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Point Load Laboratory Report

U1011770 Mihai Solomon

University of East London CE 1203 Module Leader: Prof. Richard Freeman Date of the experiment: 19th of November 2010

Contents
1. Introduction ............................................................................................... 3 2. Research Methodology ............................................................................. 3 2.1 Apparatus ............................................................................................... 3 2.2Procedure ................................................................................................ 4 3. Data readings/results ................................................................................ 4 4. Analysis of data/errors .............................................................................. 5 5. Discussion (data interpretation)................................................................. 7 6. Conclusion ................................................................................................ 7 7. References ................................................................................................ 8 8. Bibliography .............................................................................................. 8 9. Appendices ............................................................................................... 9

1. Introduction

The data for this report was gathered during a Rock and Soils laboratory, on the 19th of November 2010 at the University of East London. It was requested to test five irregular lumps of rock, and find their point load strength index.

2. Research Methodology
2.1 Apparatus
Ruler

The apparatus (Figure 1) comprises of two metal cones, the upper one fixed to the steel frame, the lower one connected to a hydraulic jack. A small display on the right records the maximum force, while a measuring device (ruler) is attached to measure the distance between the two cones, as the rock tested breaks. A pressure release valve is present in the lower part of the apparatus. It is there to be used in case of accidents, or when the pressure has to be released very fast.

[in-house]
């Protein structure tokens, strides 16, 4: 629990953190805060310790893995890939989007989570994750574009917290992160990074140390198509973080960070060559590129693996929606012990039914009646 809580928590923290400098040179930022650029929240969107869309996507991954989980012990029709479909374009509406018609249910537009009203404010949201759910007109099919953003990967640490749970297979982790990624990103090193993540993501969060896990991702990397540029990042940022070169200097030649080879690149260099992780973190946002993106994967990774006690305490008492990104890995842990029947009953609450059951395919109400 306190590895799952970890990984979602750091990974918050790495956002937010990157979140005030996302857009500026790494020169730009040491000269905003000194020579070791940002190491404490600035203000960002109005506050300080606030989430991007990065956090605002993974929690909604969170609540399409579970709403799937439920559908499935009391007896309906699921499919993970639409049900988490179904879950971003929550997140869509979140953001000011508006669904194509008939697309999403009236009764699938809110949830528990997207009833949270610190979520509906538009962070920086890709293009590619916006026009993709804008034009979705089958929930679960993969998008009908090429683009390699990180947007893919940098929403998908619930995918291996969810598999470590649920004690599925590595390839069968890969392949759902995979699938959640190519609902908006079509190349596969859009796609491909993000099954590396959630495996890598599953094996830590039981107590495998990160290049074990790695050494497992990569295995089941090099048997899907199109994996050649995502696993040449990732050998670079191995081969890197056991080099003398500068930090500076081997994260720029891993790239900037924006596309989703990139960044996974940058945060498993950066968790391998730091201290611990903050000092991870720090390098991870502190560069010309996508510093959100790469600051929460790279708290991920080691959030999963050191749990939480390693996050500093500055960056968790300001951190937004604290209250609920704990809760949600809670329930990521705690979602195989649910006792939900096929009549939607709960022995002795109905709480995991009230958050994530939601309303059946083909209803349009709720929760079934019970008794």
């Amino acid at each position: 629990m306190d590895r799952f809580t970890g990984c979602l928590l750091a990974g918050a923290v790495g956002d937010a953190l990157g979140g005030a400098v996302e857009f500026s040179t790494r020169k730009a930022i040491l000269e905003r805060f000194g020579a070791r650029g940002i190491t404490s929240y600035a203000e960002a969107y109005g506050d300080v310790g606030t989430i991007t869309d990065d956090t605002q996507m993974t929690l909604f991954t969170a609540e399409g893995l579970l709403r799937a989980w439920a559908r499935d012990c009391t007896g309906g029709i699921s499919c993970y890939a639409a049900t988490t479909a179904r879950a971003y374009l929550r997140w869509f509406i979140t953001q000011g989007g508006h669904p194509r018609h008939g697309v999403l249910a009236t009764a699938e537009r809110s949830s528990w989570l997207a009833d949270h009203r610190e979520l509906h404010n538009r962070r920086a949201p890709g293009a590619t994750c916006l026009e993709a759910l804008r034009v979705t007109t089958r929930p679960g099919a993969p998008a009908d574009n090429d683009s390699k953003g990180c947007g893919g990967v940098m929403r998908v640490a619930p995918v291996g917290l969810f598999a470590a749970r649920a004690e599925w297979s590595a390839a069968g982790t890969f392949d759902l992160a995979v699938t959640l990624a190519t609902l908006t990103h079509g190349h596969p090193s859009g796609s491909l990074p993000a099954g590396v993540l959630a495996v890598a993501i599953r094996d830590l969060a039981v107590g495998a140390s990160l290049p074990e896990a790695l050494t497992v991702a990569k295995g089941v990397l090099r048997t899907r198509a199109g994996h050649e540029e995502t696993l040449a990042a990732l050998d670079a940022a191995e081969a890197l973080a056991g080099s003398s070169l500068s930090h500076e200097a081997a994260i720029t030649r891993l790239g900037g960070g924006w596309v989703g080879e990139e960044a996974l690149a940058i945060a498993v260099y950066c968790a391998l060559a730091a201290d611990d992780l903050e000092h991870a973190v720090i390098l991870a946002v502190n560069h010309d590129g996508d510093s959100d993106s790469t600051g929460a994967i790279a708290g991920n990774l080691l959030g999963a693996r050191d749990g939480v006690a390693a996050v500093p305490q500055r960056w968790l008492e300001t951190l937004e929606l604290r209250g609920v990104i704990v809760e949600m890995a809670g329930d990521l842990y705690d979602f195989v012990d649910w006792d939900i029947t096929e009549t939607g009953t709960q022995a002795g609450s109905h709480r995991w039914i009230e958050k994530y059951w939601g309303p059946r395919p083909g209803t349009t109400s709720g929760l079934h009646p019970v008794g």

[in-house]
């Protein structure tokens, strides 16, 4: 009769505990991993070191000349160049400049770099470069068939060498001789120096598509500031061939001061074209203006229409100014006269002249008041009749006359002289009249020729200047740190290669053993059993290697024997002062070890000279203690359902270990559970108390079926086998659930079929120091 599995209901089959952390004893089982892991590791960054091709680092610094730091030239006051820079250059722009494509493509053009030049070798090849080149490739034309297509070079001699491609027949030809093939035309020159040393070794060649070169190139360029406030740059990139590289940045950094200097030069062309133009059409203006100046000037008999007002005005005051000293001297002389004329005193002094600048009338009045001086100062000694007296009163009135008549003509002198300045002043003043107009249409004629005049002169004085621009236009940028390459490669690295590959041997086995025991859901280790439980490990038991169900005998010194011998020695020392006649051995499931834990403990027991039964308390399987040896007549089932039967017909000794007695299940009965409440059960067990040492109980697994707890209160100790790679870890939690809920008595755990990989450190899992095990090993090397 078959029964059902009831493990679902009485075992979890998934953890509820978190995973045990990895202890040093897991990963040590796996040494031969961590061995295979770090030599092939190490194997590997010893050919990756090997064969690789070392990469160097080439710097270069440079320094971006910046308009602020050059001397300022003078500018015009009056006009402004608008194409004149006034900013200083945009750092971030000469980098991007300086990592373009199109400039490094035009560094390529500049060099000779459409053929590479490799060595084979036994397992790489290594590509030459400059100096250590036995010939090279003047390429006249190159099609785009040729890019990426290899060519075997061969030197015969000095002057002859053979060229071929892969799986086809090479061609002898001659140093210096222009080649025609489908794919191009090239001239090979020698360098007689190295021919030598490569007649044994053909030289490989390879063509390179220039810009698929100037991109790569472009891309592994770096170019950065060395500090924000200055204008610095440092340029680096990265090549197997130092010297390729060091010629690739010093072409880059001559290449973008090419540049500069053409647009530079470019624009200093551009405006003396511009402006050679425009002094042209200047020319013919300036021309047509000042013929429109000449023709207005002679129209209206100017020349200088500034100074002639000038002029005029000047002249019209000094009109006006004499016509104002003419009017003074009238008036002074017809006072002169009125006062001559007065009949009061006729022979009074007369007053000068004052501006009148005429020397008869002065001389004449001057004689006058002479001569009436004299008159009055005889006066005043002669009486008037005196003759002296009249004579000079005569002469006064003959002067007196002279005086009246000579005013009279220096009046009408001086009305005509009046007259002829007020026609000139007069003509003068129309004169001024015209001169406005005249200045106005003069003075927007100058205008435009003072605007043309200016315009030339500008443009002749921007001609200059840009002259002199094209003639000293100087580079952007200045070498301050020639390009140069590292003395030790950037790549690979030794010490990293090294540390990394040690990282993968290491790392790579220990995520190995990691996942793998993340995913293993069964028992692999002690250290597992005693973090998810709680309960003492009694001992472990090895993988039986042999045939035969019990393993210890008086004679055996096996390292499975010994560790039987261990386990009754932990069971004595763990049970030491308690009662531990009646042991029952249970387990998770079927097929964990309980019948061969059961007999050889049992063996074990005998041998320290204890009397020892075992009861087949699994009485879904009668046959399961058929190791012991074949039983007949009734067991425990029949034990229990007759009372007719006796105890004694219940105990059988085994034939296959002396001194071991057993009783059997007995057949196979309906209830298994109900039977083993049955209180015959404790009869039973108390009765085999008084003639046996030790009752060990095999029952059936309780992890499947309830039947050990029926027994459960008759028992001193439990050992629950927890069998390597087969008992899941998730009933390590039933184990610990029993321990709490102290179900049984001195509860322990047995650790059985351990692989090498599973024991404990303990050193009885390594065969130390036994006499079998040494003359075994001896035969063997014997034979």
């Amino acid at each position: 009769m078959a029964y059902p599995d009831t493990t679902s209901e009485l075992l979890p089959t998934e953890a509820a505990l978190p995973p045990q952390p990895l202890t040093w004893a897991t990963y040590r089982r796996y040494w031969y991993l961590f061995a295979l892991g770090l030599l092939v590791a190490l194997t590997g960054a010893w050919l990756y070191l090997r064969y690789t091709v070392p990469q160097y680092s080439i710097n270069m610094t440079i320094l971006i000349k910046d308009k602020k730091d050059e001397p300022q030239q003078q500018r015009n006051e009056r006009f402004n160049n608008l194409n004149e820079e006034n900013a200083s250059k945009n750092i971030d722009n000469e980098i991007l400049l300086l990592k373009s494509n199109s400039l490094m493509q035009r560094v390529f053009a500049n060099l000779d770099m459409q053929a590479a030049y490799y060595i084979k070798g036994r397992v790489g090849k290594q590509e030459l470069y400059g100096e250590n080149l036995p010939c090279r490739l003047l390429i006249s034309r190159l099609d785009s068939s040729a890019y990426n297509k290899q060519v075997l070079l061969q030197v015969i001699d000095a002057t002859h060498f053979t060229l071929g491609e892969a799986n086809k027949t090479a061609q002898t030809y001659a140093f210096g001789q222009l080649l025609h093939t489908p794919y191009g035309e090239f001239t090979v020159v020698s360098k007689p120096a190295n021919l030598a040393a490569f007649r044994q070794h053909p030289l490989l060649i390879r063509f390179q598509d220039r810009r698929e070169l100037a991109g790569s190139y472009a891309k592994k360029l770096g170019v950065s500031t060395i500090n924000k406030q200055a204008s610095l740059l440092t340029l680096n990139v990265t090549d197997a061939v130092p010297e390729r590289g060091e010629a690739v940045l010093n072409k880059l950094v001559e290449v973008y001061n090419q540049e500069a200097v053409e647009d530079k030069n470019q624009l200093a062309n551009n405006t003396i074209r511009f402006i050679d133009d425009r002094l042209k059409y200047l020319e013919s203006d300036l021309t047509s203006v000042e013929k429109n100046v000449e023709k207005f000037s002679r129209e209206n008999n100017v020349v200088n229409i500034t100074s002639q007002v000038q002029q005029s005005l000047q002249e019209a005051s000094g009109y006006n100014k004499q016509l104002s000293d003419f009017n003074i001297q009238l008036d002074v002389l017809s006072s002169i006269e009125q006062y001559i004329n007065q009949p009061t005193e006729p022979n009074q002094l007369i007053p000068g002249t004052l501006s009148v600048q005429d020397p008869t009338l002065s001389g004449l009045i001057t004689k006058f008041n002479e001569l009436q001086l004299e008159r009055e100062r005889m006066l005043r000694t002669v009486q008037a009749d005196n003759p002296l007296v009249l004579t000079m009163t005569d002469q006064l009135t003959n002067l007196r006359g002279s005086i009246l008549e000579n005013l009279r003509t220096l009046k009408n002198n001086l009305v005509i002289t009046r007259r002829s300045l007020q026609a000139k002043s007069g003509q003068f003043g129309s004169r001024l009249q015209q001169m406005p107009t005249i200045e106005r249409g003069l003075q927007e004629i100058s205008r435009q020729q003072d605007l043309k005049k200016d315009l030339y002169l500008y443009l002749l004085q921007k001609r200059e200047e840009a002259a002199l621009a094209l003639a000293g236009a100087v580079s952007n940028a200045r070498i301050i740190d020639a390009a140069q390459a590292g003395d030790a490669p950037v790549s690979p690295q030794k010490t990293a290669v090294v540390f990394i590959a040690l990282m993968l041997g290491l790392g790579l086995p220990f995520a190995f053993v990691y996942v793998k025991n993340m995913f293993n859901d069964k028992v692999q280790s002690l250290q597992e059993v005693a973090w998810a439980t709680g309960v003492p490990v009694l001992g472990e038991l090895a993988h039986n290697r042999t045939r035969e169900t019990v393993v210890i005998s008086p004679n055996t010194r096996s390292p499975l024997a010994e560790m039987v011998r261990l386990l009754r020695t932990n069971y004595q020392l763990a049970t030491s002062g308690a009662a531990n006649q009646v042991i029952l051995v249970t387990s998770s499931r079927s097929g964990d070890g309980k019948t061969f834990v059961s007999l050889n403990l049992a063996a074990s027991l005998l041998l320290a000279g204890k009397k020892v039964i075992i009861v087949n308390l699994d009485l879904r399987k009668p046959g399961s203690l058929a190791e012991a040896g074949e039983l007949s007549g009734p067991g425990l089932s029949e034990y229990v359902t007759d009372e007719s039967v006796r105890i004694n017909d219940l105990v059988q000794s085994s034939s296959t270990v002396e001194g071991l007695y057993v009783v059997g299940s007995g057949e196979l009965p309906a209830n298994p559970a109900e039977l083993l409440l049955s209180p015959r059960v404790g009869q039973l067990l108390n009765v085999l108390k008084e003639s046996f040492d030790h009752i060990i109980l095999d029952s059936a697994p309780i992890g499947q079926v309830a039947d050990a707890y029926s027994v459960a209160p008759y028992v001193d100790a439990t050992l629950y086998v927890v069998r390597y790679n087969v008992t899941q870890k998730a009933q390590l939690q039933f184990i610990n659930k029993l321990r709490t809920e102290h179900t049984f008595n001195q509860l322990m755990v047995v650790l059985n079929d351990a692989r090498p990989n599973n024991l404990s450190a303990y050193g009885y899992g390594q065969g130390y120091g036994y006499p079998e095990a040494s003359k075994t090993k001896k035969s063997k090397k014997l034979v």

Pressure release valve Digital Force Display

NOTE: the apparatus is not the exact representation of the one used in the

Figure 1 Apparatus Sketch

UEL laboratory. It was simplified to that a clear sketch could be designed

2.2Procedure

The aim of the test was to find the strength of five pieces of Terracota, a red, man-made rock. Each of the five pieces of rock was measured and placed between the two metal cones. The failure force (the force at which the rock broke) was recorder. The rocks were measured both prior to the experiment and afterwards, to make sure that the area of the breaking cross-section was accurate. The readings are illustrated in Table 1.

NOTE: Even though the rocks were measured in the lab, only the Failure Area is present in the table.

3. Data readings/results

Description of rock Rock 1

Force at Failure (kN) 3.43

Failure Area ( )

Comments

1498.49

Man made Terracotta rock

Rock 2

1.86

1184.69

Man made Terracotta rock

Rock 3

1.55

723.84

Man made Terracotta rock

Rock 4

3.91

1159.03

Man made Terracotta rock

Rock 5

2.59

1255.88

Man made Terracotta rock

Table 1 Data collected in the lab

4. Analysis of data/errors

After the data has been collected, calculations to find out the Uncorrected Point Load Strength (Is) can begin.

Is

P De 2
4A

Eqn 1 Uncorrected Point Load Strength formula P = failure force